Stage with confidence using git add -p

osuka42 profile image Oscar Mendoza ・1 min read

From the official documentation

Interactively choose hunks of patch between the index and the work tree and add them to the index. This gives the user a chance to review the difference before adding modified contents to the index.
This effectively runs add --interactive, but bypasses the initial command menu and directly jumps to the patch subcommand. See β€œInteractive mode” for details.

Said so, git add -p allows you to pick which chunks of code are going to be staged from all your current changes.

git add -p
git status -v

I use this all the time to avoid committing something unintended.
Try it!


Editor guide
lukad profile image
Luka Dornhecker

I am not an adherent of tiny commits at all.

I'm not adherent of tiny commits either but I like to keep my commits clean and have them not change too many things that are not related.
For example when I work on a feature and I do some refactoring unrelated to that, I like to keep those changes separate.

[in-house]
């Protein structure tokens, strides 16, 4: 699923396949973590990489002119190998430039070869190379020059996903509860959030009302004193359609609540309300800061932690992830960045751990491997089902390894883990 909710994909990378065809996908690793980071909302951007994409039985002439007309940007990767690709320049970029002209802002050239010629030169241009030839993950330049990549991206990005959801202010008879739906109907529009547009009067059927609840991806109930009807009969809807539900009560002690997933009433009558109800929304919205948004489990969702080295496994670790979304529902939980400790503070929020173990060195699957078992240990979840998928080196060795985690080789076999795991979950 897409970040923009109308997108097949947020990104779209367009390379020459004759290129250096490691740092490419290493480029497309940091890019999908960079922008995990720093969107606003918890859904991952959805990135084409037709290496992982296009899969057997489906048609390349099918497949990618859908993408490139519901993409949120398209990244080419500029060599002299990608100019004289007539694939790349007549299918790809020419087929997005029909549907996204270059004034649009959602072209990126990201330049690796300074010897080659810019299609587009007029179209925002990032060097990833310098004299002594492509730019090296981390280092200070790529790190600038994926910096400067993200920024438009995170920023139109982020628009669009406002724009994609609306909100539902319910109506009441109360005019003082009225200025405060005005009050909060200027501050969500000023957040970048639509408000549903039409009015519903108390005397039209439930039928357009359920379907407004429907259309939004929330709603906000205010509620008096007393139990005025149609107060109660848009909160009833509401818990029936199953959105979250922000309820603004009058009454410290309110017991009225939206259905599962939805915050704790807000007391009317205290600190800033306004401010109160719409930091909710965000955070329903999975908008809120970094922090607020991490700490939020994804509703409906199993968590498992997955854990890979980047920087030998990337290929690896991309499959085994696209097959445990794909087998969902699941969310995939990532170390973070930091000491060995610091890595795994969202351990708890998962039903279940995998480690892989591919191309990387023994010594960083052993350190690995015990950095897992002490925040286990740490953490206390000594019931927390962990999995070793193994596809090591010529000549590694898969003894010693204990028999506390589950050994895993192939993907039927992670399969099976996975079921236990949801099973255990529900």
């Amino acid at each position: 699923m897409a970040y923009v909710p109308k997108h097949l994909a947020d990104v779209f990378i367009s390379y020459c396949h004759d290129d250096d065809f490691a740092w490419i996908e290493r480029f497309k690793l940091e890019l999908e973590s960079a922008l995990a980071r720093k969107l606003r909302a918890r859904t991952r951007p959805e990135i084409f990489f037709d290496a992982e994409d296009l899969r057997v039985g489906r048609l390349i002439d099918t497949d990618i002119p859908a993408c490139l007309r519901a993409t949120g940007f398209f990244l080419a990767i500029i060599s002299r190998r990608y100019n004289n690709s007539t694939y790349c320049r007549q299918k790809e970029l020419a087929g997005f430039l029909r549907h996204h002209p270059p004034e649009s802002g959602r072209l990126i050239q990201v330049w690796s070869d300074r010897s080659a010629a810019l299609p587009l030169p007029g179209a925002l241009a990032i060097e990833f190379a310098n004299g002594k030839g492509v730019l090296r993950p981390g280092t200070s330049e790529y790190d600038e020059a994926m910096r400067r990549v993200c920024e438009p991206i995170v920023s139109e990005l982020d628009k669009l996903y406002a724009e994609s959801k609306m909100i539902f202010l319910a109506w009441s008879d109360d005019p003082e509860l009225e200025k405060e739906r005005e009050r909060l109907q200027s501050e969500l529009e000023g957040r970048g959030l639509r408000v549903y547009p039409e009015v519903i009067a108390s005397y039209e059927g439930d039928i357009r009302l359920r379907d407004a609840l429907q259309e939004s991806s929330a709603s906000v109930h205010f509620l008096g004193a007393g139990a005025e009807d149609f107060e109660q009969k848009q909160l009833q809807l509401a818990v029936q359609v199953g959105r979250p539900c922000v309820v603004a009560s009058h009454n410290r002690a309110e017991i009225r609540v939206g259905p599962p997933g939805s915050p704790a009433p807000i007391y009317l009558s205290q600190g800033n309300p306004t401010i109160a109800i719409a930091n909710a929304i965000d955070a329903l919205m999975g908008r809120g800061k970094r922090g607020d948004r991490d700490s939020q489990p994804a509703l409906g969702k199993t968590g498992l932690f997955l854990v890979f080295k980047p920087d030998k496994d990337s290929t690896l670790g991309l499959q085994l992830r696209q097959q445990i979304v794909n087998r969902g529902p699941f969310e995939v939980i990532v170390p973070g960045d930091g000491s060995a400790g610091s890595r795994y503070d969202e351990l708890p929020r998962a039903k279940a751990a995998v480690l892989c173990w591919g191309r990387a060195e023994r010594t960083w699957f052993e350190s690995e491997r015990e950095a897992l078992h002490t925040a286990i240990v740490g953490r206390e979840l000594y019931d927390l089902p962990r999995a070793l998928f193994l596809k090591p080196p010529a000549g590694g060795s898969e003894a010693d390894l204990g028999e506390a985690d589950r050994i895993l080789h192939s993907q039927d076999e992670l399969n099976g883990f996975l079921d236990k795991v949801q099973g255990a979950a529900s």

How is it better than git diff?

You can discard (delete) changes that you don't want to commit by pressing d and you can edit the diff you are currently viewing by pressing e.
It's just a matter of preference though.

jess profile image
Jess Lee (she/her)

@maestromac showed this to me a little while ago and now I use it every time!

maestromac profile image
Mac Siri

Always add -p!

lukad profile image
Luka Dornhecker

I often use add -p to split my changes into several smaller commits that make sense on their own instead of creating one giant commit.

I also use it to review my changes before committing.

3sanket3 profile image
Sanket Patel

That's awesome. Thanks for sharing.